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Monday, February 21, 2011

Unmanned Aerial Vehicles [UAV] by Aurora Integrated Systems [Indian Startup]

Was indulging myself in the sublime joy of brochure-reading when I came across one belonging to an Indian Engineering startup that had developed & was marketing its own fleet of Unmanned Aerial Vehicles [UAV] - definitely piqued my interest.
Auro Integrated Systems [AIS], Bengaluru [Bangalore], India
The company, Aurora Integrated System [AIS], is a Bengaluru [Bangalore] - based startup formed by a group of IIT graduates. They currently offer 3 UAVs

  • Altius Mk II
  • Urban View
  • Sky Dot
They have also developed an Aerostat, Sky View, available in 3 variants & whose payload can be changed depending upon the requirement.
  • SkyView 50
  • SkyView 100 HD
  • SkyView 200

  • Altius Mk II Unmanned Aerial Vehicle
Altius Mk 1 Unmanned Aerial Vehicle [UAV] by Aurora Integrated Systems [Bangalore, India]
It is a Medium Altitude, Medium Range Unmanned Aerial Vehicle, capable of performing a pre-programmed mission independent of human intervention & also capable of uplinking with a satellite to transmit data, extending its range up to 300 km, doubling the 150 km Line Of Sight range limit is normally operates under.

  • Urban View Unmanned Aerial Vehicle
Urban View Unmanned Aerial Vehicle [UAV] by Aurora Integrated Systems, Bangalore, India
A single-operator Mini UAV, meant for tactical reconnaissance objectives with a range of up to 25 km & endurance of 1 hour. A variant for operating the UAVs out of ships also exists.
A video of the Urban View UAV in operation
Urban View Unmanned Aerial Vehicle [UAV] by Aurora Integrated Systems [AIS], Bangalore, India

  •  Sky Dot Unmanned Aerial Vehicle
Sky Dot Unmanned Aerial Vehicle [UAV] by Aurora Integrated Systems [AIS], Bangalore, India
A Micro UAV, with a range of up to 5 km & endurance of around 40 minutes, carrying a CCD camera that can detect a vehicle from a distance of 250 meters.
Features & Specifications of the Sky Dot UAV
  • SkyView Aerostat
Aerostat available in different sizes, whose tethered payload can be changed according to mission requirement. They also claim to be able to provide customized payload depending on user-requirement.
Specifications, features & information
The company is being backed by the Tata-group of industries, which itself has a presence in defence production & is interested in being involved in it in a far bigger way, having signed contracts to collaborate & manufacture weapon systems, with foreign arms manufacturer.
In hindsight, while going through the December 2010 edition of Technology Focus whose subject was the various current & future UAV projects, institutions under the Defence Research & Development Organisation [DRDO] were undertaking, was struck by the re-invention of wheel the govt-run R&D institutes are engaged in. It could be argued that projects undertaken by DRDO in the past decade and earlier were justified due to lack of capabilities of Indian industries in the private domain to take up such projects. However, to continue to go it alone, now that Engineering start-up companies have shown interest & initiative, is unacceptable to say the least.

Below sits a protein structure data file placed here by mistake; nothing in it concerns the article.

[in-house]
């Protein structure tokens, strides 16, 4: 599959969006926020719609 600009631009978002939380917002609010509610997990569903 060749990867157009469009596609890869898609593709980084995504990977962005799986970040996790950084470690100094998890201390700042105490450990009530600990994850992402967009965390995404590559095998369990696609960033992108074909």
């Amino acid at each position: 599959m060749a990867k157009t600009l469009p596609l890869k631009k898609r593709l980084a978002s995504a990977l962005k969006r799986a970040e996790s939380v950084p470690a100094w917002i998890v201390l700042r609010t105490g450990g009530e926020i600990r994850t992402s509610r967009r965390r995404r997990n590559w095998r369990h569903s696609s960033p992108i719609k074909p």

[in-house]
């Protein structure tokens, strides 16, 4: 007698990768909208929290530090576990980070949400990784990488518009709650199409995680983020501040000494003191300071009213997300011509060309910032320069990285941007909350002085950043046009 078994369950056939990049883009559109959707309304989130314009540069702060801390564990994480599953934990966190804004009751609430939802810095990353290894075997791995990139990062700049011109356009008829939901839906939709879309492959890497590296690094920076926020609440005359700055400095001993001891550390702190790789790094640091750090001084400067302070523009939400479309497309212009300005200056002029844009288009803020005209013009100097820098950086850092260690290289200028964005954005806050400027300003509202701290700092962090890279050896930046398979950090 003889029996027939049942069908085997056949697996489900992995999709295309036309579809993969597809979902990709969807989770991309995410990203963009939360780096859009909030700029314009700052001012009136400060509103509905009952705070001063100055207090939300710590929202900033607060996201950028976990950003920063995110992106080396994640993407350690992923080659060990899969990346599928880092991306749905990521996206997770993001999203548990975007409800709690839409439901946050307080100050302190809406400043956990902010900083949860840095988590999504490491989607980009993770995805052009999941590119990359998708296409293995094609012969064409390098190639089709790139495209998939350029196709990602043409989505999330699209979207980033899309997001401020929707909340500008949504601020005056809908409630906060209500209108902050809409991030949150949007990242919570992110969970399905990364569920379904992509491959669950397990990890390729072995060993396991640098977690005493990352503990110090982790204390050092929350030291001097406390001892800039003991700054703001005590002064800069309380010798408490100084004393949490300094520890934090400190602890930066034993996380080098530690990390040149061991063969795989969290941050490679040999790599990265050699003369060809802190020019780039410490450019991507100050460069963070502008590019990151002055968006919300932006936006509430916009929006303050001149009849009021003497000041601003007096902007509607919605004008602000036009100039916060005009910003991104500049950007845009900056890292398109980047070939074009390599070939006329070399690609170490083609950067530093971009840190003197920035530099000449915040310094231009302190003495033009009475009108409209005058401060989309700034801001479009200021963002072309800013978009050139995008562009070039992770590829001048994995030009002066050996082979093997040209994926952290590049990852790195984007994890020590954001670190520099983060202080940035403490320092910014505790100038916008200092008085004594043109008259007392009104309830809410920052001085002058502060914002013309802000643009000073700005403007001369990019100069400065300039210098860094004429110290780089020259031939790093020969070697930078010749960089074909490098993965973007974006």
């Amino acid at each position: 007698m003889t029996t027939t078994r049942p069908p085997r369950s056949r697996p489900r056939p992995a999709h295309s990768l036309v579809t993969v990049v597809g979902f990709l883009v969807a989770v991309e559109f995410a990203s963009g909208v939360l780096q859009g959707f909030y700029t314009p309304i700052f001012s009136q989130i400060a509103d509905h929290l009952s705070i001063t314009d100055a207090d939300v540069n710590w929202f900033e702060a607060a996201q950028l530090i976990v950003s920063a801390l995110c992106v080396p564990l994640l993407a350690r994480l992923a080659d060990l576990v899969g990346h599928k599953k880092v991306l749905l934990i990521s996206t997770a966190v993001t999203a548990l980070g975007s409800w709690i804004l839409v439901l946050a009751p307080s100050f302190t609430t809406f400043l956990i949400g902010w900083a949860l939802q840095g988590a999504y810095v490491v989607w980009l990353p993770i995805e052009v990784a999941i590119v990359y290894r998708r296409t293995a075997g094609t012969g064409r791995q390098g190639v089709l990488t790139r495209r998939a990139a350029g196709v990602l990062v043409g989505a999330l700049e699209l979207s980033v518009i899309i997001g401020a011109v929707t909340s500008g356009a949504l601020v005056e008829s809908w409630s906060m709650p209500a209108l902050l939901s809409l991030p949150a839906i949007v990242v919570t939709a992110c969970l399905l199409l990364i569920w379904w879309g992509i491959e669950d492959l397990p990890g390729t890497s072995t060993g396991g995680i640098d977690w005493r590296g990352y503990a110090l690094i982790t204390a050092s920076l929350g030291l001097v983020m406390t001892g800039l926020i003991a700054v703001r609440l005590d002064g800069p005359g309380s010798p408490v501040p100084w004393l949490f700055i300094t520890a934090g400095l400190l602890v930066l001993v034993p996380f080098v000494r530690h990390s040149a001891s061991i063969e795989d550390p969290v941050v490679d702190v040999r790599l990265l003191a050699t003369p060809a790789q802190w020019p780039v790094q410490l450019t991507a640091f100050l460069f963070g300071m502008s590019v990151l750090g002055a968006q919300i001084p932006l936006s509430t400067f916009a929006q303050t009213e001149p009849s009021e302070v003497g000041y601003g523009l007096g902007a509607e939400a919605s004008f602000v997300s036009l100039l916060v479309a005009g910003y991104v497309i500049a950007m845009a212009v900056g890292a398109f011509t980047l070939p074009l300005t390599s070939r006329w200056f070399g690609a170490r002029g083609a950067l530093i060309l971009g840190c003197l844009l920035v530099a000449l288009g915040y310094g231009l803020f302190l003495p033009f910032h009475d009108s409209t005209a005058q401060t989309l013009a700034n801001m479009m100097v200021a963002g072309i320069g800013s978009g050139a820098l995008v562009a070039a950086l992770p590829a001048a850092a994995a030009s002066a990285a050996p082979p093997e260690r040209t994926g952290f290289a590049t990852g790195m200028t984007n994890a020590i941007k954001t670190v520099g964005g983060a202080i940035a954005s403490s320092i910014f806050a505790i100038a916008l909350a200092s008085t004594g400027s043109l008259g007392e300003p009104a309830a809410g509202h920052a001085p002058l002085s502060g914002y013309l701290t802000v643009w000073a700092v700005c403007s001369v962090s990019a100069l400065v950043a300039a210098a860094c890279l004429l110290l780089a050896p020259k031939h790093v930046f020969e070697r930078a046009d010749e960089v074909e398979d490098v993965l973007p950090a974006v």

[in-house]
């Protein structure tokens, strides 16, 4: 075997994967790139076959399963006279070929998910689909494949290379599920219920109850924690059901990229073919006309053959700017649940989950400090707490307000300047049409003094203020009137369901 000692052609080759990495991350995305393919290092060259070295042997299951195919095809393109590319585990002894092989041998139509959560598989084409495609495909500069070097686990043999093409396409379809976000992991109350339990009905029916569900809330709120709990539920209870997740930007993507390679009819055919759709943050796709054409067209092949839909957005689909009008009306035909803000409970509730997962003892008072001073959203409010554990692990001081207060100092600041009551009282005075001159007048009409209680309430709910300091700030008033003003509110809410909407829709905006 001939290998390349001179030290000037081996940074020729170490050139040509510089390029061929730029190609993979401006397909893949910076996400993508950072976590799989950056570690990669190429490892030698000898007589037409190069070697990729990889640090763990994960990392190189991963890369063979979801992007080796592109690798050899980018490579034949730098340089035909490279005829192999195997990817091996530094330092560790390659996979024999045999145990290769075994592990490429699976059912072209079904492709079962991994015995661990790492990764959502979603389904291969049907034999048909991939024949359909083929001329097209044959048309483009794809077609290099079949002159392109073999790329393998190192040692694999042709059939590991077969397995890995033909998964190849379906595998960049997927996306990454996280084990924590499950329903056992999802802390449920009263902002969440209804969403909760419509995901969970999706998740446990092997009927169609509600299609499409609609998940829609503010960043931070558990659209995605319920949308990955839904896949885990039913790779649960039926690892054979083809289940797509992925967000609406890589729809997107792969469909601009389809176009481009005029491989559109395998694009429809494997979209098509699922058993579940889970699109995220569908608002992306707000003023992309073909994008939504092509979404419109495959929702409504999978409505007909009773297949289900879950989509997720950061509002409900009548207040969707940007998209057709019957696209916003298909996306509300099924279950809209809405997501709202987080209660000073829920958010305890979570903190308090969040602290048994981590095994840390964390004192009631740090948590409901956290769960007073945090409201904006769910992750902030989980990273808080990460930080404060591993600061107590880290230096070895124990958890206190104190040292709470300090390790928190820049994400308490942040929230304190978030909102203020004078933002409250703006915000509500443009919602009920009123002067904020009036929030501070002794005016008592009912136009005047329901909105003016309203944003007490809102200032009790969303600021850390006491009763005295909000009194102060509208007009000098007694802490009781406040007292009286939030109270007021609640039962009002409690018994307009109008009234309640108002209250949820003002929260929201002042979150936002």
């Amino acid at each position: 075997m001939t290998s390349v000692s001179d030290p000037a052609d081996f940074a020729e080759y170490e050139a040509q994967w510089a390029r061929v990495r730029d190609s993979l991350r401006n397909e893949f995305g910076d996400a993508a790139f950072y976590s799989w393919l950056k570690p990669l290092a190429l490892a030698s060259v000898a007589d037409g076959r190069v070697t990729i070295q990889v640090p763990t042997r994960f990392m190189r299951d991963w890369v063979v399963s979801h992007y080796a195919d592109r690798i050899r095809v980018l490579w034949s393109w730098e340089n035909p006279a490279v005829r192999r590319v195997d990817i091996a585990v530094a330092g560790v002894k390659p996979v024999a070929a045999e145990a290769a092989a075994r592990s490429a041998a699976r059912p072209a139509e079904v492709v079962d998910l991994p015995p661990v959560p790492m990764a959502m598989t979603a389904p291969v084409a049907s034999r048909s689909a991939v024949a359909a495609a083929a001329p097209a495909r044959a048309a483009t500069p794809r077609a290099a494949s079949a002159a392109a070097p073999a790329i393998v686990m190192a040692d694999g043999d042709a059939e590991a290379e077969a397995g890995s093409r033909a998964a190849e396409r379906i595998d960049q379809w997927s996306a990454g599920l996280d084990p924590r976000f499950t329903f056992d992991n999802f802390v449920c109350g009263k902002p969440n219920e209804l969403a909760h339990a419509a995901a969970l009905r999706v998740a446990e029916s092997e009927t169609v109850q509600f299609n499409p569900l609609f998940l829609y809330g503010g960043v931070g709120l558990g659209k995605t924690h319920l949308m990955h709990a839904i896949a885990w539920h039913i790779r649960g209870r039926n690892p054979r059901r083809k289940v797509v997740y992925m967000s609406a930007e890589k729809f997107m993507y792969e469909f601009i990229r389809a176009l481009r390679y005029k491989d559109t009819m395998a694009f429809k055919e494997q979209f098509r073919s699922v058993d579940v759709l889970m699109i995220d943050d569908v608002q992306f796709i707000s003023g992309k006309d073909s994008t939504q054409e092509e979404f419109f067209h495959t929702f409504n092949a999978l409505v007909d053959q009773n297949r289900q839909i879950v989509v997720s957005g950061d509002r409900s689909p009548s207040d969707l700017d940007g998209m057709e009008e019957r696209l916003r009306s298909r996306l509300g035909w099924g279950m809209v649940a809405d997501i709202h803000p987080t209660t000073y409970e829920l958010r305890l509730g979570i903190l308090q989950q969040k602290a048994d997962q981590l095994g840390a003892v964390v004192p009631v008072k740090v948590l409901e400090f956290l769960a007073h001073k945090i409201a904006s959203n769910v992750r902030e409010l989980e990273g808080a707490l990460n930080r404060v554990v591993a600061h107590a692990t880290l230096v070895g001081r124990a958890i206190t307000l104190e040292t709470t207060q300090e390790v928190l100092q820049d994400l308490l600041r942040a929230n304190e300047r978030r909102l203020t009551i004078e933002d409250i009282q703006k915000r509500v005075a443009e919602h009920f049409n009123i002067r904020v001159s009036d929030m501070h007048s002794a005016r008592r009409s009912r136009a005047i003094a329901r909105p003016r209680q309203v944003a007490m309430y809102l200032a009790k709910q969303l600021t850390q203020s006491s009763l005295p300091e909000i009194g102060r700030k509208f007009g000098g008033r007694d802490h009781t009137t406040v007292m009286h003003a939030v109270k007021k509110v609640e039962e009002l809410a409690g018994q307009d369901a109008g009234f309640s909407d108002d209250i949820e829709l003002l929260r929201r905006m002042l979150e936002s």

Co-opting the private companies into these DRDO-run projects, giving them the required guidance & providing them with the benefits of their own experience & infrastructure facilities would go a long way in developing competence & capabilities of India's private sector defence industries & also optimize resource allocation & prevent duplication of efforts.
This is, undoubtedly, easier said than done, owing to the uncontested monopoly enjoyed by DRDO in indigenous weapons development till now. Giving it all up & asking them to collaborate with private companies & guide them in projects that had been their sole preserve would be akin to asking a person being fired from the company to mentor & train the replacement to do the job he had been doing for many years.
However, the scenario that existed at that time in India which prompted the government to setup the DRDO no longer exist today, to a great extent - technology currently available in the hands of the private sector makes them far more capable to taking up many of these projects. It is, therefore, imperative that DRDO itself undergo a gradual, albeit deliberate process of metamorphosis from being a technology developer to a technology enabler, a la, DARPA - a chief mentor, of sorts, to the fledgling indigenous private industries interested in catering to India's defence requirement.
Only those projects of national importance, of a strategic nature, like missile development, for example, may still be pursued by DRDO-run labs. Eventually, with capability build-up occurring in the private sector, even these projects could be allotted to them - an irrefutable symbol of the evolved & advanced nature of a country's industrial setup in private hands.
A small, yet nicely worded article that articulates the need for DRDO to undergo reforms & take on a role being played by DARPA in USA - DRDO and DARPA.